Digesting the lowest rung of pop culture so you don't have to!
Franchise Fracas – Jason Bourne
August 7, 2012Posted by on
I have always looked at the Jason Bourne series as the little franchise that could. I do not mean that in a bad way. Honestly, who would have thought ten years ago an action movie starring Matt Damon would have grown into a nearly billion dollar series? Keep in mind, this a time where Damon was known for either his dramatic roles or participation in Kevin Smith films. He as a much unexpected choice for an action star (then again, would not you want someone unassuming as a spy?).
I also think that this is the little franchise that could due to its humble beginnings. Though the later sequels would be known for their over-edited action sequences (which has since gone on to become a Hollywood cliché), 2002’s The Bourne Identity is the complete opposite of what the series will be eventually thought of. It is much quieter and primarily focused on character development. The action scenes are very low-key.
Despite a solid cast consisting of Chris Cooper, Brian Cox, and Julia Styles (whatever happened to her anyway?) and a promising premise, this film never worked for me. It is slow, the plot is meandering, and the ultimate resolution left me with a “so what?” feeling. However, I was in the minority as the film connected with audiences. It was a modest hit when compared to other summer blockbusters, but due to The Bourne Identity’s low budget, it turned a huge profit for Universal.
This success eventually led to 2004’s The Bourne Supremacy (and Paul Greengrass as director). Having not enjoyed the first film, I had zero interest in the sequel. However, having heard extremely positive things including an intense well-produced car chase sequence (something I can be a bit of a sucker for), I decided to rent the DVD in the summer of ’05. The film completely drew me in. It had an engaging mystery that expanded on the events of the first movie without trying too hard with being “bigger and better”. Everything just felt natural. Plus, the movie is extremely bold with its risk taking (such as shockingly killing off the love interest of the first movie and not replacing her). The Bourne Supremacy added Joan Allen to the mix as Bourne’s quasi-ally and featured a still-little known Karl Urban* as a pretty badass assassin.
Amusing aside: When I watched this movie for the first time, the DVD copy I rented became unplayable about two-thirds of the way though. I was so into the film, I ran out to the video store at 10:30pm to get the only remaining – VHS – copy so I could finish the film.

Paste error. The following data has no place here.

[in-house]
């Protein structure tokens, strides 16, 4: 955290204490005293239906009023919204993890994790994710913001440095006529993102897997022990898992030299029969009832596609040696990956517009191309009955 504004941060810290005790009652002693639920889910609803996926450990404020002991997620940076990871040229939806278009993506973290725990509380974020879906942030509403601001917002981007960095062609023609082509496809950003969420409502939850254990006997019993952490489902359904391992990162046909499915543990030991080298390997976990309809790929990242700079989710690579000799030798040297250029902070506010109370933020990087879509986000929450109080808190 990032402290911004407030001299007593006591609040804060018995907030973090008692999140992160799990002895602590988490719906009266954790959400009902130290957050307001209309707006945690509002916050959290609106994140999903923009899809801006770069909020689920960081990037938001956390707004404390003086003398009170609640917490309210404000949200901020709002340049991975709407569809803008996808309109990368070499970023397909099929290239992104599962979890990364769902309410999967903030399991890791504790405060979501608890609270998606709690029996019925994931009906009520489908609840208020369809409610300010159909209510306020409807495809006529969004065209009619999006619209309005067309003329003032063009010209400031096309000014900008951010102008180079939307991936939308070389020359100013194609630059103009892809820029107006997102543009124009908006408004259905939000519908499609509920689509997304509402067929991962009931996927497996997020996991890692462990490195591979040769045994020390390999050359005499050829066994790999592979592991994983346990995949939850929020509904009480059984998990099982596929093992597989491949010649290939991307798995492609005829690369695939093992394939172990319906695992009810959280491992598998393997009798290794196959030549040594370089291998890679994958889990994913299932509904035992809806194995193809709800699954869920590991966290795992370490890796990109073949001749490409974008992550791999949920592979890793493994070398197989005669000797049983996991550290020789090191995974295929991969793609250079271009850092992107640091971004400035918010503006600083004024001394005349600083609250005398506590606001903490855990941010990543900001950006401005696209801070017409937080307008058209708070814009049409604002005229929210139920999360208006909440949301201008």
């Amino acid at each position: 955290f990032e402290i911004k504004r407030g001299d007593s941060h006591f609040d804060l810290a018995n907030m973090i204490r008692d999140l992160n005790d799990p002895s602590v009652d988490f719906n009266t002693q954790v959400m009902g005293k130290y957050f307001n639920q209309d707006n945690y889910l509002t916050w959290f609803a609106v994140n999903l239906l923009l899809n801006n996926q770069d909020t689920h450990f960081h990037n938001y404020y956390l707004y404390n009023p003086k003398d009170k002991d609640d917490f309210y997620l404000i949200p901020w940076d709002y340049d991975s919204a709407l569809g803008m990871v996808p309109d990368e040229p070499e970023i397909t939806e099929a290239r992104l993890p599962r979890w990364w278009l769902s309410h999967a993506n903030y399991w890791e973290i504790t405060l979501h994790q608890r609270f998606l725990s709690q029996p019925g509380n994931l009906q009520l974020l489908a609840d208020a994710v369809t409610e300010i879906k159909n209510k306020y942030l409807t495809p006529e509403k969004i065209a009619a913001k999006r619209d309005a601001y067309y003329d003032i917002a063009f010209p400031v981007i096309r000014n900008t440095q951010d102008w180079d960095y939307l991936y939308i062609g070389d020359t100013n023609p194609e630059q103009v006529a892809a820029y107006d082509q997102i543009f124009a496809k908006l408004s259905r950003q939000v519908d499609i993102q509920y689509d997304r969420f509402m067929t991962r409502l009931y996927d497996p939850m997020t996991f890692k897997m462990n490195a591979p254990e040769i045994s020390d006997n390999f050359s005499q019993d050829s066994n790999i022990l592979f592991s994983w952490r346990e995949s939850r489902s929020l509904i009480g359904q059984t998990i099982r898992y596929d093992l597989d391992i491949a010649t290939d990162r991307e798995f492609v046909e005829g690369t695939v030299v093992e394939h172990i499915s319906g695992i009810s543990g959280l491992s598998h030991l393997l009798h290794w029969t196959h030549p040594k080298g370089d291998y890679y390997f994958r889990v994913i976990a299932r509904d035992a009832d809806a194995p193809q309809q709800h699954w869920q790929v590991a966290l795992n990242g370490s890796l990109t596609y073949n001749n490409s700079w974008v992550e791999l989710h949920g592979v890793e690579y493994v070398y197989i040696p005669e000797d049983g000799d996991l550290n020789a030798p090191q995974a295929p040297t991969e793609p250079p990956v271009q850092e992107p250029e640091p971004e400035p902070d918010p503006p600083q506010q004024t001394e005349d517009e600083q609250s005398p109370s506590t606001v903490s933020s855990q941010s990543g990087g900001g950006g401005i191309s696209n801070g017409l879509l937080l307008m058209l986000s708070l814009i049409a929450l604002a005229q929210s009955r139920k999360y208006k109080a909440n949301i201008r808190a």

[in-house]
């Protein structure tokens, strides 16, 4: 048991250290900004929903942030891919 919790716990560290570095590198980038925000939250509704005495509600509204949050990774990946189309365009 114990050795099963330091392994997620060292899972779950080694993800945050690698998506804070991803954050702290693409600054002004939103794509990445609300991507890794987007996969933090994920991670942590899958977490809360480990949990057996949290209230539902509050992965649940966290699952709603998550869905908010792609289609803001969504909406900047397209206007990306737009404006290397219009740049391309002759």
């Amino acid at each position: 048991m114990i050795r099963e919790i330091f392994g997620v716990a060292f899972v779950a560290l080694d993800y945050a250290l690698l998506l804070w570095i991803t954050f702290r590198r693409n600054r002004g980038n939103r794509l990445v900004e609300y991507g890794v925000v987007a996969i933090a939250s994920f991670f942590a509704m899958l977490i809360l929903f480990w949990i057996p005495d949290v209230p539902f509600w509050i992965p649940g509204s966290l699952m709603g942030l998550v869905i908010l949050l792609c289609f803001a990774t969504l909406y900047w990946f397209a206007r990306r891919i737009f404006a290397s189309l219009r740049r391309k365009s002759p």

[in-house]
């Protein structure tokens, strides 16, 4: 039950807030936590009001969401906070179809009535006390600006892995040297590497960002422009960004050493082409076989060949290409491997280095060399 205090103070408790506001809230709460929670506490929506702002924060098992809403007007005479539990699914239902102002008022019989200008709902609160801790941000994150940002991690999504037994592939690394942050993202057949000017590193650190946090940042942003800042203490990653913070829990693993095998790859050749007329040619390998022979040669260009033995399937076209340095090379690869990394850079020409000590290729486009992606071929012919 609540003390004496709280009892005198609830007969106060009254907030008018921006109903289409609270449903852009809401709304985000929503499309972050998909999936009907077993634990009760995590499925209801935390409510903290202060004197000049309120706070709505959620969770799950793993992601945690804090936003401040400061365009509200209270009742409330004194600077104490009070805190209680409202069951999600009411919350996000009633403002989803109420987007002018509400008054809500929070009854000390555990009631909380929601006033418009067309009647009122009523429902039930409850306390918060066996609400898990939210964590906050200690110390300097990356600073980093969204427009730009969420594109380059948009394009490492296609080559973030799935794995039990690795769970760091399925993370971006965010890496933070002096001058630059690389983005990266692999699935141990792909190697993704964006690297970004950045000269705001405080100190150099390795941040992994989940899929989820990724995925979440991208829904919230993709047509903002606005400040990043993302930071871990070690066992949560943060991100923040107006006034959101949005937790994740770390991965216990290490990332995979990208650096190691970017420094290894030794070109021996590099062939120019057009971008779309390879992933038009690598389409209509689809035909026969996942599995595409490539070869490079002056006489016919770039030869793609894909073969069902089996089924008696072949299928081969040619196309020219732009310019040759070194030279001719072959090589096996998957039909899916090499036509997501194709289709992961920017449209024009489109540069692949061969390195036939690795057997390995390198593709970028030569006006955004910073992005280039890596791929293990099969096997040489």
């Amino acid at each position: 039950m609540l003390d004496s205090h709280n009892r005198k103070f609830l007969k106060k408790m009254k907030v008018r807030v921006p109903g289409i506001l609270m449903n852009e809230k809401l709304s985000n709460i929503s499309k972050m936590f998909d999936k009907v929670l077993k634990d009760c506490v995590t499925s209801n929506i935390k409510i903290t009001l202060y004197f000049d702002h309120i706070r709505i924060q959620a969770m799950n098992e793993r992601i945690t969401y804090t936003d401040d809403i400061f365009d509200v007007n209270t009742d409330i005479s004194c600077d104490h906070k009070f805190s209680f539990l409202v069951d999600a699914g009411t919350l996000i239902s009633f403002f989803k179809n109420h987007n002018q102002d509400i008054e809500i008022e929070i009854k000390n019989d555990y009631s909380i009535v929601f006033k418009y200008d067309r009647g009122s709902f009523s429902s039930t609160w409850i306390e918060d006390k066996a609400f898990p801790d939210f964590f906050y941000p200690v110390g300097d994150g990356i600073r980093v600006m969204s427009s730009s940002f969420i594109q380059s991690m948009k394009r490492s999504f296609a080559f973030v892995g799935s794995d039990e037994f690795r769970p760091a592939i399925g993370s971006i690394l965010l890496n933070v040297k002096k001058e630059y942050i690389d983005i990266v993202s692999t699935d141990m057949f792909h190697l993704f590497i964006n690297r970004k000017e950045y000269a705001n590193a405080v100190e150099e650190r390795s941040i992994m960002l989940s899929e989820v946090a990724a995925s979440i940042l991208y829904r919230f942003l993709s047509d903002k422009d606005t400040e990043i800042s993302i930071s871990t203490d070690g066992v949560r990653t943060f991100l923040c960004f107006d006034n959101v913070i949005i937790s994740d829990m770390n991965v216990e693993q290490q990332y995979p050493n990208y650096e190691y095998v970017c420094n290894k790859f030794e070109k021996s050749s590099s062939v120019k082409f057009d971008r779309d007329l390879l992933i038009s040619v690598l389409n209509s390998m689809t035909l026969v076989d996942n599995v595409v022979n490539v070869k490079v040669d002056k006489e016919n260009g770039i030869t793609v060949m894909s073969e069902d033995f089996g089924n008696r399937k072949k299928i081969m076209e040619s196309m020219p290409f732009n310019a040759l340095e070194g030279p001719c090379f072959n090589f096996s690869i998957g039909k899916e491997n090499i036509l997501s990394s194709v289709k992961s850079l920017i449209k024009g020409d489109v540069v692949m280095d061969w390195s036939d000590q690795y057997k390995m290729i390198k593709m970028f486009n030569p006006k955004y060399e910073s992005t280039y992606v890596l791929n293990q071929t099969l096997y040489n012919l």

Then in 2007, The Bourne Ultimatum was released in theaters. This is arguably the best of the lot. The film does a great job in wrapping up most of the loose ends left in the Bourne series to this point (including several homages to past sequences). Granted, some of the explanation is a bit too convoluted and there were times the film seemed to be spinning its wheels. However, what really makes me appreciate this movie is that it actually takes place during the previous film. Normally, this would not be worth noting, but what makes it stand out is that Ultimatum does a very careful job in not letting the audience know this minor twist until two-thirds in (when scenes from the second movie are revisited [now with a new context]). I really, really liked that they did this.
Now, Jason Bourne is set to return in the form of Jermey Renner (who has been in every major motion picture this year it seems) in this week’s The Bourne Legacy. From the little I know (I have been staying largely away from spoilers), this is not a reboot of the series, but more of a spin-off. I guess they want to leave the option for Matt Damon to return eventually. Will it succeed? I am going to guess it probably will. If I were to guess, I think part of the success of these movies has been the practical nature in which they are filmed. They are not like James Bond movies where we see explosions and over-the-top stunts every fifteen minutes, nor are they heavy with CGI special effects. They feel gritty and “real”. There is an old-school quality about them that people connect with even if they do not realize it. Throw in a solid enough mystery with some neat twists and you got something great.
*Yes, I realize that Urban had appeared in Return of the King in 2003, but he was not the household name he somewhat is today.